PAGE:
The American marshals attempted to detain Zaragoza on Nov. 5 when they were spotted again at a McDonald’s, again in Crestview, Fla. Zaragoza died of a wound shot at the scene. It is unclear whether he was shot or hit by the marshals.

In a three-day stretch at the end of October, about a week after Finklea’s disappearance, a Twitter account named Luis Diamondz and handle @ kingbarboza9 posted a series of images and videos featuring Finklea and Zaragoza. One showed that the duo eats stalls and mozzarella sticks. The other is a screenshot of a FaceTime conversation with the stripped down sound. In the final, Finklea made her debut in the tattoo studio. Mask hanging under his chin.

It is not clear where and where the pictures were taken. There are several hashtags in the account biography; among them is #jalajhia. The last tweet, released on October 30, reads “#IWALYJF.”

IWALY is a common abbreviation for “I will always love you,” while Finklea’s initials are JF. The Bristol District Law Office said he was aware of the bill but declined to comment further when asked who the dates of the pictures were.

Meanwhile, Finklea’s friends and family continued to post photos of the magnetic 18-year-old man with a megawatt smile and melodic soprano in the hopes that someone might notice and help bring her home. Her mother organized a search party to explore the area where police found her daughter’s phone. While the family was praying, a vitriol of online blogs was also fought off, and commentators were basically claiming that Finklea had fled to Europe or that the family had organized her disappearance as a trick. He dedicated the cover of the November issue of Mashpee Wampanoag magazine to a photograph of Finklea.

“Unfortunately, a growing number of missing indigenous women across the country are not receiving the attention our Caucasian neighbors are getting,” President Cedric Cromwell wrote in a letter to core members published before Finklea’s death was announced. “It’s an ugly fact because of systematic racism.” The numbers are staggering. Women and girls are being taken away from us at an alarming rate. “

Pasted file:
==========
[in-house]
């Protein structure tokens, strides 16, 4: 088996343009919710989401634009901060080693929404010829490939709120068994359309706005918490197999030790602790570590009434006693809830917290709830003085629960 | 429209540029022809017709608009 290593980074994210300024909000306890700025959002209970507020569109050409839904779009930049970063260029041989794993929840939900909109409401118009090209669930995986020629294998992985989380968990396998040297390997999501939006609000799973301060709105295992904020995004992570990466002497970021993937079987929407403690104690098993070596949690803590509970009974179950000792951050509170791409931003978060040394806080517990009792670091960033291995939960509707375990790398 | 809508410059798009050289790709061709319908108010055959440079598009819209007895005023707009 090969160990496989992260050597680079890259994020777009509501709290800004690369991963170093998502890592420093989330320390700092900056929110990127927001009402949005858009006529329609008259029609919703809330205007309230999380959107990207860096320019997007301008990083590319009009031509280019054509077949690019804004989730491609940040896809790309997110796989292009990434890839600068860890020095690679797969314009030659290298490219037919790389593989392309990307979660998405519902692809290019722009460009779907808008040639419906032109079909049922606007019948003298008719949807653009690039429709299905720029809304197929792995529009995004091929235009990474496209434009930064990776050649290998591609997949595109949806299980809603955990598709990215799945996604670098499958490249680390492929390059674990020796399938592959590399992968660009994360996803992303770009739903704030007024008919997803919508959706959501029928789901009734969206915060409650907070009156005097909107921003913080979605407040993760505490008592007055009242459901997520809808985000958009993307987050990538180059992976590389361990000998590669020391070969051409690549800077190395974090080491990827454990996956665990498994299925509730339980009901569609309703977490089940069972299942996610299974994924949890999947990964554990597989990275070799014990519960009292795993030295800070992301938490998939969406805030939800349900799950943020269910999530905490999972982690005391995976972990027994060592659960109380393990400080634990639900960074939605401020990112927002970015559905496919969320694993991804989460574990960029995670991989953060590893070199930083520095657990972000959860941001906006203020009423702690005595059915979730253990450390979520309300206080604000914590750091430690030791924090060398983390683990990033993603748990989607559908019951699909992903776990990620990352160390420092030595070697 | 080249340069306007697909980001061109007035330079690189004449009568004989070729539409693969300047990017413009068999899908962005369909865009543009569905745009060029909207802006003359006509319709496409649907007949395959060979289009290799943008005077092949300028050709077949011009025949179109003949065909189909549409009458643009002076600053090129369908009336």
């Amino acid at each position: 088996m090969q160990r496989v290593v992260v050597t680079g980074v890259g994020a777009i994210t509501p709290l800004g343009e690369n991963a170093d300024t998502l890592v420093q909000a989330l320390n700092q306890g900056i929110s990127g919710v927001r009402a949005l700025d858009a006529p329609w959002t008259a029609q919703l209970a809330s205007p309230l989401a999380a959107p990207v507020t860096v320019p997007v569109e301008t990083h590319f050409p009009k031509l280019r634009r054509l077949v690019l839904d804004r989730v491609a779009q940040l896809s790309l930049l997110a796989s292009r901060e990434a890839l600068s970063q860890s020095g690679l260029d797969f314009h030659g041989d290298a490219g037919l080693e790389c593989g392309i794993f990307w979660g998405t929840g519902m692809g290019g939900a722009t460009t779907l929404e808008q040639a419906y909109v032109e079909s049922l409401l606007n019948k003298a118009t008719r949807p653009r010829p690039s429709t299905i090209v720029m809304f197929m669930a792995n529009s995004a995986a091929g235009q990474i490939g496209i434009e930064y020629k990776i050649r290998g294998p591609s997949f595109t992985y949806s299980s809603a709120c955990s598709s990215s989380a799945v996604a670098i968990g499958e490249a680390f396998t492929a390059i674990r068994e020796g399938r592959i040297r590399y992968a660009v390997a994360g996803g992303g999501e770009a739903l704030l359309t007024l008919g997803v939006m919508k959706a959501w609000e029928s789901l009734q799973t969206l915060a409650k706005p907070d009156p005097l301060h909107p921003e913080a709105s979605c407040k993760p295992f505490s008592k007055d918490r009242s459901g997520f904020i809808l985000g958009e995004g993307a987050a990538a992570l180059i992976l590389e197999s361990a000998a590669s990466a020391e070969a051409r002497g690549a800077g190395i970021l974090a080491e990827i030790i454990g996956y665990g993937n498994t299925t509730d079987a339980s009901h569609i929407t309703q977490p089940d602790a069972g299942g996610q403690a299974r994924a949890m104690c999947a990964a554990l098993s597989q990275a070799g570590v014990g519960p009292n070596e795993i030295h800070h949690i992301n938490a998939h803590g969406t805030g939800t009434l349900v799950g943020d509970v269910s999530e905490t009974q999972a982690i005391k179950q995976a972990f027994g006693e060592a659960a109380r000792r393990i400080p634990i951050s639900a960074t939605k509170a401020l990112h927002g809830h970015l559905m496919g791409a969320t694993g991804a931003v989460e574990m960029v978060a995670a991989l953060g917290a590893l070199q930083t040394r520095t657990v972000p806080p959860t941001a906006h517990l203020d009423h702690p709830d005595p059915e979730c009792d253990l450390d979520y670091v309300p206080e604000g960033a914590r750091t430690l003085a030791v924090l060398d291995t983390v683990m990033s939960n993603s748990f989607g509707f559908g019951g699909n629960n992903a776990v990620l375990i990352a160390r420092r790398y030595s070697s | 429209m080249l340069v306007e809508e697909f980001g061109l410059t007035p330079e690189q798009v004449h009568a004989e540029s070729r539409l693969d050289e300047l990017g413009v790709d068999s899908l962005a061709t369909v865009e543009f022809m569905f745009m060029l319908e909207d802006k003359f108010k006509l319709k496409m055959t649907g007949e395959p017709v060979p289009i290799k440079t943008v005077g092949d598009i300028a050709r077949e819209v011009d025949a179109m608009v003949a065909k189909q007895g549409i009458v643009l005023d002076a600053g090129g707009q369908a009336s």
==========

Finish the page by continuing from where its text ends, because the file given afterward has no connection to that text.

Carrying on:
In fact, several scientific studies have found that the disappearance of white people, especially women and children, is covered by the media much more widely than the disappearance of colored individuals. For missing persons, colored people also remains unresolved, in a much larger proportion. According to a 2019 report by William & Mary researchers, in 2016, African-American missing cases appeared four times as often among the remaining older and open cases as white and Spanish missing persons.

Back in 2018, Finklea appeared on a community TV show, exuding confidence and serenity as she described the importance of education and her dream of pursuing a singing career after graduation.

“I started it [writing music] to my brothers and dad because he passed away, ”said Finklea, then 16, about his musical inspiration. “I felt I had to do something, and I felt that music was the right place because I could express how I felt in music, and maybe the people who listened to it would feel the same way.”

He ended the interview by processing “You Should Be Here,” a 2015 mix by a young pop artist, Kehlani.

“I don’t know where you went, but now you’re lost,” Finklea shouted. “I don’t know where you went, but you’re gone now.”

Hanna is available at [email protected]. Follow him on twitter @hannaskrueger.